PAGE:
In this debut novel, a reality TV game show in the future seeks out pathetic individuals while its host loses enthusiasm for his tawdry job.
In London in 2072, Liam Argyle is an undistinguished, aging bachelor, meteorologist/gamer, unexpectedly cast as the host of Grass Is Greener on a network subsidiary of the all-dominating, Rupert Murdoch-esque RedCorp. This behemoth streams programs directly to the augmented reality implants people carry in their eyeballs or spectacles. GiG immerses viewers in point-of-view feeds from working-class folks with the most demeaning lives and careers. Viewer votes eliminate wretched contestants until the most deserving one wins an elite, off-planet life. Subjects include Liam’s old university political science professor, fearful of losing his position; a one-armed Cuban refugee who contracts illnesses as a medical test subject; a kvetching woman who cleans suicide scenes; a loathsome functionary who denies health care to the poor; and a husky Native American, the United States’ last flesh-and-blood porn star amid robots. Lawless is an admirer of Douglas Adams but the tale’s relationship to the riotous Hitchhiker’s Guide to the Galaxy is mostly in footnotes that expound wryly on word origins, cultural asides, or non sequiturs. Once Mars resorts and sex droids are factored out, Lawless’ story skews more toward Evelyn Waugh’s urbane savagery or boardroom and business satires like Ernie Kovac’s novel Zoomar. Liam eventually balks at the cruel choices made by the Machiavellian show’s creators (a comatose, cancer-stricken contestant is allowed to lie unaided in the street). Even Liam is subject to humiliatingly staged nonevents and injury in bids for high AR viewership. Yesteryear’s SF authors could be eerily accurate in predicting reality TV, but in the context of entertainment centered on murder and death. Lawless’ clever novel reflects the present day’s digital media voyeurism and Survivor/Big Brother exploitation—no camera-equipped hit men, but still sardonic, with an ultimately dark outlook on the amoral peddling of schadenfreude, Thanatos, and boffo ratings. The work skews close enough to the real thing to make readers uncomfortable and perhaps wish for a little of Stephen King’s The Running Man, where the answer is to blow the whole place up. Liam is an especially feckless hero and practically useless as a rebel against the system. There is a hint this will change in a sequel.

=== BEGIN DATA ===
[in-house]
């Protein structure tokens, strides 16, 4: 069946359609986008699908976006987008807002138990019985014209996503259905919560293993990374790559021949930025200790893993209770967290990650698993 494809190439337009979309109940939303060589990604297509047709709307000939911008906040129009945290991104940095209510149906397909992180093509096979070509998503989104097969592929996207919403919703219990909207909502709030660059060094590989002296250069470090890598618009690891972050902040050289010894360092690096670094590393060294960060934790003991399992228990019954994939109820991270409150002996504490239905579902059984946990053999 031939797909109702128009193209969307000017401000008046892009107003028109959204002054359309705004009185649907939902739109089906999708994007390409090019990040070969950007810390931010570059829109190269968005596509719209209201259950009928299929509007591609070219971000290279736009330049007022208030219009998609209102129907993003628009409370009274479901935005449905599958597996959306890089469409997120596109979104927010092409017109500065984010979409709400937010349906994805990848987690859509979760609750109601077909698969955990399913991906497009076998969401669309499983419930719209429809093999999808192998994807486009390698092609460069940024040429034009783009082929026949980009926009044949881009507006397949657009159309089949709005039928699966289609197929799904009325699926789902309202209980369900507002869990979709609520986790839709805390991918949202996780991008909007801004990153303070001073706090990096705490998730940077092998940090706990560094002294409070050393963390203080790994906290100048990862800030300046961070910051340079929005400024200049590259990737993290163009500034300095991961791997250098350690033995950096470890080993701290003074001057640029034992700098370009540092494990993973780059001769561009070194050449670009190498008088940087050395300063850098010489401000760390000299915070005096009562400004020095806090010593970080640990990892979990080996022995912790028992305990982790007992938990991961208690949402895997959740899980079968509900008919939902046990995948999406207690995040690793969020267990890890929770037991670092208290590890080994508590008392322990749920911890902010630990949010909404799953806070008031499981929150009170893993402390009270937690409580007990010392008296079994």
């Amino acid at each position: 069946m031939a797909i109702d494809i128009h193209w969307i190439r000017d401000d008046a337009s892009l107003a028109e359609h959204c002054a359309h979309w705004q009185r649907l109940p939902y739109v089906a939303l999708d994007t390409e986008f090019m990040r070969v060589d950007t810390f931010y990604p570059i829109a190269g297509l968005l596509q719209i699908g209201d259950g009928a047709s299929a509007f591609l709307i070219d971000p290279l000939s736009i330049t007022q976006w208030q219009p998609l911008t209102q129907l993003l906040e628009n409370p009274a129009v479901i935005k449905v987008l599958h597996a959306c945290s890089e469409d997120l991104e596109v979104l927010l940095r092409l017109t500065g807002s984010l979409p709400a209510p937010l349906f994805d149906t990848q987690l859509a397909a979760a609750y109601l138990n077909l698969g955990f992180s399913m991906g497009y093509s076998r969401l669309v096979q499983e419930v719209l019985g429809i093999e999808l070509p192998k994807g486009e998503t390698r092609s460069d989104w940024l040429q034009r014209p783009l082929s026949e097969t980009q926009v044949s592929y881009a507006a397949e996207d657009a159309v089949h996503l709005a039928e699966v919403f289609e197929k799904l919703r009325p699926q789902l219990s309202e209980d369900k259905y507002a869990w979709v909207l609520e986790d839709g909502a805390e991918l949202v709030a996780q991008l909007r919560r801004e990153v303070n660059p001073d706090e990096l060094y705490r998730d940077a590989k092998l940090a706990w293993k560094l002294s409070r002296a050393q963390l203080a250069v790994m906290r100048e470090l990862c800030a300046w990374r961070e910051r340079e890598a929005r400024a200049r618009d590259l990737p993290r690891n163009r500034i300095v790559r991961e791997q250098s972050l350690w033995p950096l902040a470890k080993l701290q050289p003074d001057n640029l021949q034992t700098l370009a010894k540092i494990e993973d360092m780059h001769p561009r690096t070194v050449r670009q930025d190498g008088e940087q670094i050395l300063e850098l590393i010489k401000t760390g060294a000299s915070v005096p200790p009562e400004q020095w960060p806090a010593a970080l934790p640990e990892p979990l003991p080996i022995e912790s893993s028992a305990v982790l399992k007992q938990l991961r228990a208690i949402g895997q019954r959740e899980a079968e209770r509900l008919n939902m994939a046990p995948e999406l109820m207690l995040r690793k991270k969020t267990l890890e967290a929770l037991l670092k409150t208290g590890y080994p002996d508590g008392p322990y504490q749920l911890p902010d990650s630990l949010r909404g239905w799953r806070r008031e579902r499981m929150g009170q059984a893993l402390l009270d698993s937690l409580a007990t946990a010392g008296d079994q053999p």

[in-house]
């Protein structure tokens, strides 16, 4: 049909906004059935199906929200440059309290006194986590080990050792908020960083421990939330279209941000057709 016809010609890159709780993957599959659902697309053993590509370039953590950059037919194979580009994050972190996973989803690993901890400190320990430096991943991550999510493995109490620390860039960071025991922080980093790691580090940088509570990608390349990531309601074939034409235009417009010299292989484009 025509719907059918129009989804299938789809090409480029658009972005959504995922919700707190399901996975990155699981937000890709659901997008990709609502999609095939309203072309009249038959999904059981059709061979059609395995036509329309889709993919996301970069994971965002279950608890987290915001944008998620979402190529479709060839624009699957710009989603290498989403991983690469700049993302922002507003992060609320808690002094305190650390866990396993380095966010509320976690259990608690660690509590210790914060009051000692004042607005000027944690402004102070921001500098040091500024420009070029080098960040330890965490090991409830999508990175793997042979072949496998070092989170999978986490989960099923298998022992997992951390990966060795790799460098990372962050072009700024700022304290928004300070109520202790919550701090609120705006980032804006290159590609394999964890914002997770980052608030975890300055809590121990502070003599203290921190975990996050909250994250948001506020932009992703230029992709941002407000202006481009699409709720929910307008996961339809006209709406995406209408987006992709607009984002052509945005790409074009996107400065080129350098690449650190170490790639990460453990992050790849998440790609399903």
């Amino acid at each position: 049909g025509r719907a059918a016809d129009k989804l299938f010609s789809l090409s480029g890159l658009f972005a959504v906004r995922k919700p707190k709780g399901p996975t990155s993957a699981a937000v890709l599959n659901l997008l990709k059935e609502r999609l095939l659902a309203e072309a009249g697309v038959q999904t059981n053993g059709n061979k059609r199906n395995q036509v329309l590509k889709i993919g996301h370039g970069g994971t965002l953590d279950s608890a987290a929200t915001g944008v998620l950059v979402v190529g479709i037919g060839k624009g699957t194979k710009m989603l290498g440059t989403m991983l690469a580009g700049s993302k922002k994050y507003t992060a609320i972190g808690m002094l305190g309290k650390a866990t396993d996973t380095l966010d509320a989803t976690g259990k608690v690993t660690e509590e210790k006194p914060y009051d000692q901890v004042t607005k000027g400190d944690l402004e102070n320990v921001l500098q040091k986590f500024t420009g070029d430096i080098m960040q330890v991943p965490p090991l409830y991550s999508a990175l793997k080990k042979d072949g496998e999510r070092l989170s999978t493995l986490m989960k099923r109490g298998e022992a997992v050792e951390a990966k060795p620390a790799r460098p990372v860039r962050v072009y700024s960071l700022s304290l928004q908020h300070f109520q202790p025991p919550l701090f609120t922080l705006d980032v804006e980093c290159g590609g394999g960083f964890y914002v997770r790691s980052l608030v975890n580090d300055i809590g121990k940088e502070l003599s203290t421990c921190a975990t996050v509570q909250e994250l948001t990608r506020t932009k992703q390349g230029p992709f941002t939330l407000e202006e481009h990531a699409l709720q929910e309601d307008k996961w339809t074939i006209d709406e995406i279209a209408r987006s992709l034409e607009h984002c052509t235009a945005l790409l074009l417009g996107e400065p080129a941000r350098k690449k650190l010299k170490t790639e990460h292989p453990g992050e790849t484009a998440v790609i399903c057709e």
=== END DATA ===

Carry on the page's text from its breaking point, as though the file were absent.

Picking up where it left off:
A cultured, witty, and very British attack on vapid reality TV values, set in an empty-souled tomorrow.